Good to Be King

Cedric comes back to entertain us

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St. Louis International Film Festival

The Jewel Box in Forest Park

First making cinematic waves as one-fourth of 2000's Original Kings of Comedy, Berkeley High School alum Cedric the Entertainer has since graduated to roles in Big Momma's House, a pair of Barbershop flicks, Johnson Family Vacation and the big-screen version of The Honeymooners. At 7 p.m. on Thursday, November 10, Cinema St. Louis will kick off the fourteenth annual St. Louis International Film Festival by honoring Mr. The Entertainer with a reception and tribute to his motion-picture prowess at the Jewel Box in Forest Park.

Julie Seabaugh: What was your reaction upon hearing that you were receiving the 2005 Cinema St. Louis Cinema Award?

Cedric the Entertainer: That I should get my act together, don't you think, if I'm a dignitary. If I'm going to receive such a prestigious award, I must be able to say words like "prestigious award."

Looking back on your stand-up roots, what do you remember about the first time you performed?

My first time was at the Westport Funny Bone, and I was competing in the Johnny Walker Comedy Competition. I did a little two-minute routine, it got picked for the night, and I went and performed on one of the other nights as one of the quarter-finalists. So that was my introduction to comedy. Once I did well for that crowd, I never stopped doing it.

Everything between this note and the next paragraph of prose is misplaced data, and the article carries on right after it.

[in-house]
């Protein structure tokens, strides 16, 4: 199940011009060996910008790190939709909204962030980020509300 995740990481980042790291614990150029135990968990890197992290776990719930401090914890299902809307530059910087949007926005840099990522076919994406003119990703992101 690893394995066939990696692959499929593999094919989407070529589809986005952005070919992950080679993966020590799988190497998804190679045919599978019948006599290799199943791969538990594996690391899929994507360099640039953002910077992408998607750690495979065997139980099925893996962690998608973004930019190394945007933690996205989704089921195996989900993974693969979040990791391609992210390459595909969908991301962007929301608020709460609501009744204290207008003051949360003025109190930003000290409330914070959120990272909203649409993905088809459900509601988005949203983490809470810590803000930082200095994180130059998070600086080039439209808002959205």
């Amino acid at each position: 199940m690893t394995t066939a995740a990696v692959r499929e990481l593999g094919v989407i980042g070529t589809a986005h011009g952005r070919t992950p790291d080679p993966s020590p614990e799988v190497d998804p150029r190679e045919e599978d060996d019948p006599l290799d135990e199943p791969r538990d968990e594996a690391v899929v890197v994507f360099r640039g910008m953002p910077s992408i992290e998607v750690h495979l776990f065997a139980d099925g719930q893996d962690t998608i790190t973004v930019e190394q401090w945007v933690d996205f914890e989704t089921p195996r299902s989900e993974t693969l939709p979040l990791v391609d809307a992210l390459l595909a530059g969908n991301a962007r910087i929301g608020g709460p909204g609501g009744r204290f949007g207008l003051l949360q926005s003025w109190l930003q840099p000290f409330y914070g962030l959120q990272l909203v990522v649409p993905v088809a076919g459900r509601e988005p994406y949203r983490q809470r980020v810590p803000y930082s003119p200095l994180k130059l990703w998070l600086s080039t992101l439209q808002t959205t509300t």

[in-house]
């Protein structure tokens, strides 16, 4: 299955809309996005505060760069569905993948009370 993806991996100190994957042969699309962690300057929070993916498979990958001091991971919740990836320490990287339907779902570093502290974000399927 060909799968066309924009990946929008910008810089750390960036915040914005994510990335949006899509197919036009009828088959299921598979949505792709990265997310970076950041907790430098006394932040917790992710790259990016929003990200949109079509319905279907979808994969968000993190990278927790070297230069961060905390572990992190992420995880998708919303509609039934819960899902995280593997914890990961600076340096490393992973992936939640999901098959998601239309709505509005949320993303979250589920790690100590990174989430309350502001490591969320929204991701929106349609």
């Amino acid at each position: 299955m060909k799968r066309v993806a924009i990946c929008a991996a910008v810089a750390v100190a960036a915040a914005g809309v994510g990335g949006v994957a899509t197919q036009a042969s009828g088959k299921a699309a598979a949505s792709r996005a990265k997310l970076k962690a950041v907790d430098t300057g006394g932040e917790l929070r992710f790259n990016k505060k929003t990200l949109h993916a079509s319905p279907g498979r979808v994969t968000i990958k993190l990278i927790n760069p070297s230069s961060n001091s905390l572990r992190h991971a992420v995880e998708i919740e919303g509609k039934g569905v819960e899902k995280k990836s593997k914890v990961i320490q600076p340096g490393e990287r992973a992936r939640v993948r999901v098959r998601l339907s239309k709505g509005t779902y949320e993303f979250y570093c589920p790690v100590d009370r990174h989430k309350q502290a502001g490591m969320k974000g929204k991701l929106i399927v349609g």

What was your big break out of the clubs and onto TV?

I think the big break came when I had an opportunity to host ComicView on BET. I had worked in St. Louis and developed some great new material working in the clubs, and I went to just do a TV performance to get a little more notoriety on BET's ComicView. And it was just such the right timing that I became the new host, and that put me in people's homes every night, which made me a household name as far as African-American communities. It gave me a lot of celebrity status, and I was able to make a whole lot of money doing shows, and it became one of my first claims to fame.

You still maintain connections in St. Louis, most notably with your CTE Foundation, which grants scholarships and other education benefits. What's the latest on the Foundation front?

We did, of course, some Katrina contributions there, and we've been in talks for developing a hygiene and etiquette program that we'll do with a couple of spas and a few consultants around the country, mainly in Texas and Illinois. It's to get kids to identify with taking care of themselves, [to take] pride in cleaning their fingernails and washing their hair and things we think a lot of the youth is really getting away from. It's not the typical subject matter, but these things, we think, will bring pride in oneself, and maybe this will encourage them to be the best person they can be.

Taking into account all the stand-up and the TV and the movies and even your book [2002's Grown-A$$ Man], how do you want to be remembered as a performer?

I try to bring the kind of humor that is one of those unique blends that you can enjoy in a fully adult context, and then I have material that is very family-oriented. Just really trying to entertain the masses is one of the things that I want people to try to remember about me. I came with a good spirit and a good nature and tried to do it with some positivity, but it was definitely purely for fun.

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